As investors anticipate the Fed's policy report, the global stock sell-off comes to a halt in Asia.

As investors anticipate the Fed's policy report, the global stock sell-off comes to a halt in Asia.

After three days of losses, Asian stock markets stabilized on Wednesday as investors awaited any clues from the US Federal Reserve regarding a sharper tightening of monetary policy later in the day.

After significant losses earlier in the week, MSCI's broadest index of Asia-Pacific shares outside Japan fell 0.1 percent on Wednesday, bringing the index's year-to-date loss to 2.8 percent. It's testing the one-year low set in mid-December.

The Nikkei 225 recovered some of its early losses to trade 0.37 percent lower, close to its lowest level since December 2020.
The cautious stock market recovery appeared to be continuing in Europe, with Euro Stoxx 50 futures up 0.5 percent and FTSE futures up 0.8 percent.

After all three major US indices fell on Tuesday, Nasdaq futures rose 0.3 percent in Asian trading, while S&P 500 e-minis were flat.

After a two-day meeting, the Fed is expected to update its policy plan later on Wednesday (1900 GMT), and markets are pricing in the first-rate hike in March, followed by three more quarter-point hikes by year's end.
"Volatility in global markets, fears about Fed tightening in the face of increased inflation, and uncertainty over events in Russia and Ukraine are currently affecting Asian markets," said Mansoor Mohi-uddin, chief economist at Bank of Singapore.
"The Fed meeting, on the other hand, is unlikely to increase volatility. The Fed will end its quantitative easing program in March, and while it will signal that interest rates will likely be raised in March as well, the central bank will stick to market expectations for quarterly 25-basis-point hikes in the fed funds rate rather than more aggressive tightening this year "Mohi-uddin was also added.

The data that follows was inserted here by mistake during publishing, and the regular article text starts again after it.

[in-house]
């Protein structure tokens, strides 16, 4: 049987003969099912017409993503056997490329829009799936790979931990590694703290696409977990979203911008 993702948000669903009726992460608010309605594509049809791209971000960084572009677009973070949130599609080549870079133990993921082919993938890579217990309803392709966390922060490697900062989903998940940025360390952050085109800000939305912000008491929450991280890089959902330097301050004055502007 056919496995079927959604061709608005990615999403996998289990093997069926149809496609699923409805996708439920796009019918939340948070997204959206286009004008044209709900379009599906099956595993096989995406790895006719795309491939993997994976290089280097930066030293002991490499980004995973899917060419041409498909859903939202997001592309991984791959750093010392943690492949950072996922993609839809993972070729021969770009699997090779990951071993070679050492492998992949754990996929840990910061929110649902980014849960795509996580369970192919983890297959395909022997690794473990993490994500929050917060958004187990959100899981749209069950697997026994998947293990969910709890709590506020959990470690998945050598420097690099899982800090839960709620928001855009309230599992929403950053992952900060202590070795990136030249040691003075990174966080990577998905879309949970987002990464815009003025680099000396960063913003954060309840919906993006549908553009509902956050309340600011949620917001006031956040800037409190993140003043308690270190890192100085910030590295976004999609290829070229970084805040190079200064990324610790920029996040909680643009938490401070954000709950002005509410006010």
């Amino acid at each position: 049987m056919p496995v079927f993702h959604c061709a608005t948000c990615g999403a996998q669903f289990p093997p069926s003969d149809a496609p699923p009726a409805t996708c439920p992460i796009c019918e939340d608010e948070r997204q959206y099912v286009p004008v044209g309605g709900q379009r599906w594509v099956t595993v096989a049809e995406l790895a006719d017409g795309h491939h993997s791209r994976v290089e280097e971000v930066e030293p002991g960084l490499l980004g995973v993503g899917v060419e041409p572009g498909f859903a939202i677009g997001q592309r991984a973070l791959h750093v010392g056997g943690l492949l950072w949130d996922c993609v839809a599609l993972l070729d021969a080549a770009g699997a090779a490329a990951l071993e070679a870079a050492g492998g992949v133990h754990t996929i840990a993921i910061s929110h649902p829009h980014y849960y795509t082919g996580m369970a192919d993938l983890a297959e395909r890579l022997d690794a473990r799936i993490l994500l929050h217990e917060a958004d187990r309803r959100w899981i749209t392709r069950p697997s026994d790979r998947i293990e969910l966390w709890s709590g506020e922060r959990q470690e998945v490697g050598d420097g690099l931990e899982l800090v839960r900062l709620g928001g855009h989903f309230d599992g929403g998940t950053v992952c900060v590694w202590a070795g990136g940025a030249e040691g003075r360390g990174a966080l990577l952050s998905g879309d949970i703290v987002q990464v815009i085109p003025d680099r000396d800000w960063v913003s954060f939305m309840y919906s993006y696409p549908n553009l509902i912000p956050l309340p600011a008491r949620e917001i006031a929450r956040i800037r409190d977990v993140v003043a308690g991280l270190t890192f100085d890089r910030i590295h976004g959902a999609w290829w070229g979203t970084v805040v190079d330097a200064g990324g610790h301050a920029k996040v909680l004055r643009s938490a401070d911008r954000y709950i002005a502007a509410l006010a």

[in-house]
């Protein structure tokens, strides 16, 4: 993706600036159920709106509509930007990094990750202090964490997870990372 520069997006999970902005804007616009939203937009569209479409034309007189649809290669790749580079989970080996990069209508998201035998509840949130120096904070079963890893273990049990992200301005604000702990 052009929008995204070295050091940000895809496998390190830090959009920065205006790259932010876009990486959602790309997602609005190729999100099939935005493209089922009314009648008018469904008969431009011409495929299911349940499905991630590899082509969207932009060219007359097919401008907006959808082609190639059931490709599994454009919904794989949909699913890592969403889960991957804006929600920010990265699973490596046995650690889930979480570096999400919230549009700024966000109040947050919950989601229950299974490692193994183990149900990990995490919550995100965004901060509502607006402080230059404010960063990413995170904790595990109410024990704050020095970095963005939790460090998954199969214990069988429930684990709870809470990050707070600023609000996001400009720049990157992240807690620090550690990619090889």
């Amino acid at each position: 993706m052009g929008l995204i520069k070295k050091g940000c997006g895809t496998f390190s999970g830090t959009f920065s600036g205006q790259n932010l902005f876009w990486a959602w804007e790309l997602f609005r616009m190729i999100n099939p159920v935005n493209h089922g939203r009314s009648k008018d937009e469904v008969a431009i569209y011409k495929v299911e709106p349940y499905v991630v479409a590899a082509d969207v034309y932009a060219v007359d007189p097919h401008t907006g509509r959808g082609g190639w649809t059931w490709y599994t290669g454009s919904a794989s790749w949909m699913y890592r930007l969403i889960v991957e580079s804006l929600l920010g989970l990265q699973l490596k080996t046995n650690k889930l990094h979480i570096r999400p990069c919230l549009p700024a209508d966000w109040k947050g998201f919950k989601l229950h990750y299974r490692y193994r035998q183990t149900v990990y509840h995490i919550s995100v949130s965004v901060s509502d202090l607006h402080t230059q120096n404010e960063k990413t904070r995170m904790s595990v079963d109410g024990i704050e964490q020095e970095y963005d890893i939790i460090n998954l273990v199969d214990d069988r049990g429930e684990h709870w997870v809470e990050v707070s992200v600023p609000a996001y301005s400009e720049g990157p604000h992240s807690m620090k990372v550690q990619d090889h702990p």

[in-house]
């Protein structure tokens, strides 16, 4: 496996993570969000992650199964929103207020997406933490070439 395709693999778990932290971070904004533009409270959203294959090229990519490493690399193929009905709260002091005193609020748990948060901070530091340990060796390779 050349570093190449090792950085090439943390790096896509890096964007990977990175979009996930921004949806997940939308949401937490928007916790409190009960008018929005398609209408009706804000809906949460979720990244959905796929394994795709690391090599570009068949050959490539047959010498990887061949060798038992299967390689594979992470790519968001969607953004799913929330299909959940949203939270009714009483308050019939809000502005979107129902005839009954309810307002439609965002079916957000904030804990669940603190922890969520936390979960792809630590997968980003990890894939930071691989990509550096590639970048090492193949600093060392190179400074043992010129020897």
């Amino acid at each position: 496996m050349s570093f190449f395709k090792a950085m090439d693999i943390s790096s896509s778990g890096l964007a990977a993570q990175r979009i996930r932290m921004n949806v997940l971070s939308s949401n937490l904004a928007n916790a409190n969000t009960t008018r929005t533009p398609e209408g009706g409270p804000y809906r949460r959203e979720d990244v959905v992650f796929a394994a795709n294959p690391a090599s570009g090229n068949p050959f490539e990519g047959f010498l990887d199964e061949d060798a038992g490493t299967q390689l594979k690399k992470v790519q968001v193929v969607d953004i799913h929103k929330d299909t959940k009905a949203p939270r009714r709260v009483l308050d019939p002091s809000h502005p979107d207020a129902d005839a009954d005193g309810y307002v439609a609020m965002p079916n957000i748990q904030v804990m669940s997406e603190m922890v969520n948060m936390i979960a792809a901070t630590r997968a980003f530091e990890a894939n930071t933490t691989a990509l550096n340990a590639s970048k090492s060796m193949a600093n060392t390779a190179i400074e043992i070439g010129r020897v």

Growing tensions, as Russian troops massed on Ukraine's border, have made investors more risk-averse.

Last week, U.S. stocks had their worst week since 2020, and MSCI's world index is on track for its largest monthly drop since the COVID-19 epidemic struck in March 2020. Analysts, on the other hand, believed that this was unlikely to undermine the Fed's efforts to tighten policy.
China's blue-chip index fell 0.33 percent to its lowest level since October 2020 on Wednesday, while Hong Kong's Hang Seng Index was down 0.3 percent.As the Lunar New Year holiday approaches, Hao Hong, Head of Research at BOCOM International, forecasts little willingness from investors to keep large positions in Asia following strong market selling.

Treasury rates remained stable, with two-year notes yielding 1.0313 percent, retaining gains gained earlier this month. The yield on benchmark 10-year Treasury notes was 1.7743 percent, down from 1.9 percent last week, which was a two-year high. [US/]
The dollar index was virtually flat against a basket of major currencies, with the greenback nearing a month high against the euro the day before. (FRX)As investors booked profits from recent highs, U.S. crude slid 0.4 percent to $85.22 per barrel, while Brent crude fell 0.25 percent to $87.96 per barrel. [O/R]

On Wednesday, gold prices remained stable at $1,846 per ounce, close to the previous session's 10-week high. [GOL/]"The threshold for the Fed becoming dovish is high as long as turmoil in equity markets remains reasonably confined," said Nomura analysts in a note.
They claimed that some members of the Fed's policy committee would perceive the recent equities sell-off as removing some of the market's "froth," and that this would not change their minds, especially given concerns about high inflation.Source